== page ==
History of Vaccines blog readers have been sending us their recollections from the landmark 1954 trial of Jonas Salk’s inactivated poliovirus vaccine. We had posted several of their stories to our blog as comments on an earlier blog post, but they disappeared in a transition to our new website.
Recently, a kind blog reader saw our request for a photograph of a Polio Pioneer card. So we’re using this as an opportunity to post the photo and assemble the recollections of the Polio Pioneers and polio survivors who have written to us. Clearly, they all have vivid memories of their part in the trial, and most look back with pride on their contribution.
Mrs. K___ sent us a photo of the card (reproduced here) marking her participation in the trial. As Mrs. K____ wrote, “I remember lining up to get the shots. I thought I was in kindergarten, but it turns out I was probably in 1st grade. There were 2 lines. Some of the children got the real vaccine, and some got the placebo (we thought it was water). There was a series of three, so we always had to go on the line we were sent to. After the test was over our parents were told who had gottten the real vaccine and who had gotten the placebo. Lucky for me I had gotten the real because the children that did not get the real had to get the shots all over again. I was glad I didn’t have to go through it again.” And, also from Mrs. K____, a bit later: “As I recall now, I remember there were three rows. I just remembered the two rows because I wouldn’t have had any thought of what the children in the third row had gotten (or not), so I just remembered the two rows. Now that I saw the picture, from Kansas, on your website, that was exactly what it was like.”
Indeed, Mrs. K____’s memories are probably correct: kindergartners were not enrolled in the trial. Children in grades 1-3 were included: in some communities, first graders received the injections, and in others, children in all three grades were vaccinated.
Mrs. K____ participated in the trial in Queens, New York, and was obviously enrolled in one of the vaccinated/placebo parts of the trial. (In some areas, community members objected to employing a control group that received injected placebos. Rather, these communities established observed control groups of children who did not receive any type of injection and who were simply observed for signs of polio infection.)
From David M. Oshinsky’s excellent Polio: An American Story (Oxford University Press, 2005), the table below shows the enrollment and number of paralytic polio cases in the different parts of the trial.
Below are the recollections of other Polio Pioneers and polio survivors, submitted via blog comment or emailed to us.
Mrs. S___: “I am a Polio Pioneer. I believe my entire third grade class at Boyd Elementary in Eau Claire, Wisconsin, was invited to participate. Dad still has my card and maybe the pin. I think my mother, who was very afraid of the possibility of getting polio, was not unlike other mothers at that time. My family welcomed my chance to participate and considered me a hero. I didn’t appreciate the importance at the time, but realized it as time passed and Mother continued to talk about it with pride.”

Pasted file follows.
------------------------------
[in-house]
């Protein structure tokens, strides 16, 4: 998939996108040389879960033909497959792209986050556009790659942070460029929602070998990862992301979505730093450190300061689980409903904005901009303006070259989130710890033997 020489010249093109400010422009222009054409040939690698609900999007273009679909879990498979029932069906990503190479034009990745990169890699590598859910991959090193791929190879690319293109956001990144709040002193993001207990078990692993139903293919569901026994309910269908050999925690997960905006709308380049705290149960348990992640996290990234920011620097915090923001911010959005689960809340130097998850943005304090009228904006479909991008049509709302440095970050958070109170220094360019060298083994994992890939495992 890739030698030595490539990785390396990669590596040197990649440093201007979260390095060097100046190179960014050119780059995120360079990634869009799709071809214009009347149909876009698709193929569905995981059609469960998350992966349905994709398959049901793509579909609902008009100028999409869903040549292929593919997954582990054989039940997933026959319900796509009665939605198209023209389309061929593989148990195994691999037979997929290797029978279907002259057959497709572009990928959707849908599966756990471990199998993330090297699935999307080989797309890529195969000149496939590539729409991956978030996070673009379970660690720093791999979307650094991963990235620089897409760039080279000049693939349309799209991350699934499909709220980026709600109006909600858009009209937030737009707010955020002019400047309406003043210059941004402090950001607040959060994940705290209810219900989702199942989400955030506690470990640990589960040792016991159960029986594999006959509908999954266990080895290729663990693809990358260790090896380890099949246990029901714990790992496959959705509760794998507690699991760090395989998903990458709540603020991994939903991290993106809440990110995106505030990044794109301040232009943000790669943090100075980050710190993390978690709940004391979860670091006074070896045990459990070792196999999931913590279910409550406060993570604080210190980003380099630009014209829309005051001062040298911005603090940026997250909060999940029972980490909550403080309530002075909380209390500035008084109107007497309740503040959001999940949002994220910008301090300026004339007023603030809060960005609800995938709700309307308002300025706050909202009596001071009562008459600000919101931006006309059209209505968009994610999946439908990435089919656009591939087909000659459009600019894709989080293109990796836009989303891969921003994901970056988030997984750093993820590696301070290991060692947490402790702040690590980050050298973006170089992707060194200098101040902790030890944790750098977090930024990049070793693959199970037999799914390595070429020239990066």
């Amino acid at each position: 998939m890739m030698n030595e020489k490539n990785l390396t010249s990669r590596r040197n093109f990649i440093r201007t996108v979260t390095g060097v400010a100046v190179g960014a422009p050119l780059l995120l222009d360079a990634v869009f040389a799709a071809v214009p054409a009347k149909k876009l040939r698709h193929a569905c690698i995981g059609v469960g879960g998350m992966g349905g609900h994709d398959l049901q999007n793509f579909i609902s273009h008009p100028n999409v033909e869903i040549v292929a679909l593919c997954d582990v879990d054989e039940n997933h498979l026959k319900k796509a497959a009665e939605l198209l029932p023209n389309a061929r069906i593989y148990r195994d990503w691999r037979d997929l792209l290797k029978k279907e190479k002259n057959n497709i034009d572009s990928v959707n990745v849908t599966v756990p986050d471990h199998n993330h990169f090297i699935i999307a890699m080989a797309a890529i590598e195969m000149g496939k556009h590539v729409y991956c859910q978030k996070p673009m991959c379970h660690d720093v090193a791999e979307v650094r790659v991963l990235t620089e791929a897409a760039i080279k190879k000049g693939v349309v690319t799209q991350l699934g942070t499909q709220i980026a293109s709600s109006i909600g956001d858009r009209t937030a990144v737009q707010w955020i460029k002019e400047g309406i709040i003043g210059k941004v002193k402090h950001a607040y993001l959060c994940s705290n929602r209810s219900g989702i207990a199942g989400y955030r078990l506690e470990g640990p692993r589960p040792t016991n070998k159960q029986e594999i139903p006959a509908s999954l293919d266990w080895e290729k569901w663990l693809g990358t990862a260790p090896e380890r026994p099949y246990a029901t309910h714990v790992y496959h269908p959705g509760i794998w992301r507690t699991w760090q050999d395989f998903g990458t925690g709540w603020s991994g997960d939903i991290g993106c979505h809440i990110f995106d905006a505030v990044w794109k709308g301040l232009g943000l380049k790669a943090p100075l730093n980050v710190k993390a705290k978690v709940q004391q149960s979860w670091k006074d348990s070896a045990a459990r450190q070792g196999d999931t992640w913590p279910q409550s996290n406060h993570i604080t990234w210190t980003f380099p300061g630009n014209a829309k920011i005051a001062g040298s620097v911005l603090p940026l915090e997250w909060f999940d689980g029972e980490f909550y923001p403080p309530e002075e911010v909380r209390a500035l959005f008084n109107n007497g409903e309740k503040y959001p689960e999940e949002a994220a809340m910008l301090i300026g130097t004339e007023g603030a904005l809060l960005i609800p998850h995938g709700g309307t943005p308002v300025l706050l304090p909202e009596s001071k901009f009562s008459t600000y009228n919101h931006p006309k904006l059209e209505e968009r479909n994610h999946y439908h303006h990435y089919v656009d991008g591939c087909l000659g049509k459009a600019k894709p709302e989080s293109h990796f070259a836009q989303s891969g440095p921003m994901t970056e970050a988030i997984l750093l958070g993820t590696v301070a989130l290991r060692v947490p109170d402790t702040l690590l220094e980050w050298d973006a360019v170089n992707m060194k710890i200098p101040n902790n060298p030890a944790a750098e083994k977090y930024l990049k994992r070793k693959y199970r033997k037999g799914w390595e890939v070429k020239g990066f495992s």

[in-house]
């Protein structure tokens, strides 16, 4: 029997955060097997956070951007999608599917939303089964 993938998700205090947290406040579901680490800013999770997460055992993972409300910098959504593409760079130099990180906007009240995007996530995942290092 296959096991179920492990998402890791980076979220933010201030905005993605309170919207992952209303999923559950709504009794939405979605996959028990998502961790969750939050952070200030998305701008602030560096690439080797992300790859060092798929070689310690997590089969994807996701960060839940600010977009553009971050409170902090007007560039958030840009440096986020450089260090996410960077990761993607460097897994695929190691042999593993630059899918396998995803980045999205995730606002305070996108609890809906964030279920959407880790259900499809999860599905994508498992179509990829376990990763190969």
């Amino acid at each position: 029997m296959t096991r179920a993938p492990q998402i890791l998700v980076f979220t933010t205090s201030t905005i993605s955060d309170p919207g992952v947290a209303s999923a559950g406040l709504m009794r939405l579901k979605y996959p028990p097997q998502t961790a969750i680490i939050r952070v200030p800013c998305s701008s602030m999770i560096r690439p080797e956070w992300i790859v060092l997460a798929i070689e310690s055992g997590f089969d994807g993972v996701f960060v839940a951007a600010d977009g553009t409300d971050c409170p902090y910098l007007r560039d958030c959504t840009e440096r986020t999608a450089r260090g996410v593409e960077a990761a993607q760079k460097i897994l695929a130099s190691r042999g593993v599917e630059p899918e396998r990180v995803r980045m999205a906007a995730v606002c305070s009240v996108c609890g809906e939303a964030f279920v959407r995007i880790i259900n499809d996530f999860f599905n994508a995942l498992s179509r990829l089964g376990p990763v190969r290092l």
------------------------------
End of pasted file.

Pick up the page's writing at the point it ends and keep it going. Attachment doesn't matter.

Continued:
Mrs. T____: My name is Sharon M. T___, and I was a Polio Pioneer in 1954. I grew up in Norfolk,VA, and attended Crossroads Elem.
All of these years I have wondered the long term effects of the vaccine. My mother was very active at my school, so she also took the vaccine. She stated that if I was involved, then she should also receive the vaccine. She had always kept the card and button in a safe place, so now they are still in excellent condition.”
Another Mrs. K____: I was a Polio Pioneer. I was probably eight or nine at the time I participated in the program. I don’t have a Polio Pioneer card, but there’s a possibility I still have the pin.
Not too long ago my sister told me how surprised she was that my parents allowed me to have the vaccine. I know now there was controversy at the time whether it would be safe. I guess I will never know if I got the anti–polio serum or the placebo. I remember taking a bus from our school, Osolo Elementary School, Elkhart, Indiana, and going to another school for the shots. I remember standing in really long lines and the shots hurt.
Mrs. G____: I was a polio pioneer in 1954 in Levittown, Long Island, NY. I believe it was Summit Lane School where we congregated to be immunized with either the placebo or the true serum. I contracted polio in August of 1952, I believe I was one of the first in Nassau County. Shortly after, my sister Joanne H____, fell victim to it as well. We fortunately had non-paralytic polio and neither, outside of a slight swing to my left foot, had any lasting effects. I am now 63 years old; my sister is 60. I remember seeing a card where it stated that I had the actual vaccine but cannot say where it might be today. I was wondering if there are any archives where I can look up to see if it’s documented.
Mr. O___: … I am 58. I contracted polio at the age of three in 1955. I was paralyzed from the waist down for the better part of 1.5 years before I recovered without permanent paralysis. My parents and grandparents along with all of my aunts and uncles are deceased, although my family and extended family played a huge role in my eventual healing. I know that I was the subject of an article in either the Plain Dealer and or Cleveland Press. I do remember several trips to University Hospitals and sort of remember a few stints in the iron lung.
Thank you, all, for sharing your memories of this important vaccine trial, and your memories of surviving polio, with us.
For more information on the Salk trial, see our article The Scientific Method in Vaccine History. Additionally, University of Pennsylvania’s Center for Bioethics offers detailed information on the trial.